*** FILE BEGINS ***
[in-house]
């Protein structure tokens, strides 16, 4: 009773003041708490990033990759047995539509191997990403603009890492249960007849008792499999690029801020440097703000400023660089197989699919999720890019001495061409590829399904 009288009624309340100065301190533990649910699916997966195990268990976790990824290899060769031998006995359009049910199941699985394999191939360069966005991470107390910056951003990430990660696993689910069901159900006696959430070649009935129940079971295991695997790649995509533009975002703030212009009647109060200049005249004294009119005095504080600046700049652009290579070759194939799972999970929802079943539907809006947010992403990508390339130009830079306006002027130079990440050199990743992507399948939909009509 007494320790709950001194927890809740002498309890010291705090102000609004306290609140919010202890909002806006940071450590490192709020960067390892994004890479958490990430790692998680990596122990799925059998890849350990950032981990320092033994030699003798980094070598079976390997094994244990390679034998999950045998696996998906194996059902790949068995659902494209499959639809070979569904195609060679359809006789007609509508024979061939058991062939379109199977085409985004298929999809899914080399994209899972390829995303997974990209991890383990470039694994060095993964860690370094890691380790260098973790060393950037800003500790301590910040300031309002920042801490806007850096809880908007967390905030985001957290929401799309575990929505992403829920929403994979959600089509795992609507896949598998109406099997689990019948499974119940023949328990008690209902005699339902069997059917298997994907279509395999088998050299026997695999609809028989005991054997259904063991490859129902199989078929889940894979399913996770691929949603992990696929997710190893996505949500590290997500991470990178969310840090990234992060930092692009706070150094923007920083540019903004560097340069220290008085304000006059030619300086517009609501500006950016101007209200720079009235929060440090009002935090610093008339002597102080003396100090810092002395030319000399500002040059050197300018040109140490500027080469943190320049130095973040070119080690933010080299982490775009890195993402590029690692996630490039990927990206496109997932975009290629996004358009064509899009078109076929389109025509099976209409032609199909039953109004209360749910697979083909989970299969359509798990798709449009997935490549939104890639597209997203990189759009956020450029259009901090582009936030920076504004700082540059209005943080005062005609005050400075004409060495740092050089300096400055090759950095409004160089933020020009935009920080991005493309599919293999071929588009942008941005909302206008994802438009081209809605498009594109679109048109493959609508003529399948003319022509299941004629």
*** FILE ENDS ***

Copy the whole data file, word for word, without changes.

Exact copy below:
[in-house]
């Protein structure tokens, strides 16, 4: 009773003041708490990033990759047995539509191997990403603009890492249960007849008792499999690029801020440097703000400023660089197989699919999720890019001495061409590829399904 009288009624309340100065301190533990649910699916997966195990268990976790990824290899060769031998006995359009049910199941699985394999191939360069966005991470107390910056951003990430990660696993689910069901159900006696959430070649009935129940079971295991695997790649995509533009975002703030212009009647109060200049005249004294009119005095504080600046700049652009290579070759194939799972999970929802079943539907809006947010992403990508390339130009830079306006002027130079990440050199990743992507399948939909009509 007494320790709950001194927890809740002498309890010291705090102000609004306290609140919010202890909002806006940071450590490192709020960067390892994004890479958490990430790692998680990596122990799925059998890849350990950032981990320092033994030699003798980094070598079976390997094994244990390679034998999950045998696996998906194996059902790949068995659902494209499959639809070979569904195609060679359809006789007609509508024979061939058991062939379109199977085409985004298929999809899914080399994209899972390829995303997974990209991890383990470039694994060095993964860690370094890691380790260098973790060393950037800003500790301590910040300031309002920042801490806007850096809880908007967390905030985001957290929401799309575990929505992403829920929403994979959600089509795992609507896949598998109406099997689990019948499974119940023949328990008690209902005699339902069997059917298997994907279509395999088998050299026997695999609809028989005991054997259904063991490859129902199989078929889940894979399913996770691929949603992990696929997710190893996505949500590290997500991470990178969310840090990234992060930092692009706070150094923007920083540019903004560097340069220290008085304000006059030619300086517009609501500006950016101007209200720079009235929060440090009002935090610093008339002597102080003396100090810092002395030319000399500002040059050197300018040109140490500027080469943190320049130095973040070119080690933010080299982490775009890195993402590029690692996630490039990927990206496109997932975009290629996004358009064509899009078109076929389109025509099976209409032609199909039953109004209360749910697979083909989970299969359509798990798709449009997935490549939104890639597209997203990189759009956020450029259009901090582009936030920076504004700082540059209005943080005062005609005050400075004409060495740092050089300096400055090759950095409004160089933020020009935009920080991005493309599919293999071929588009942008941005909302206008994802438009081209809605498009594109679109048109493959609508003529399948003319022509299941004629």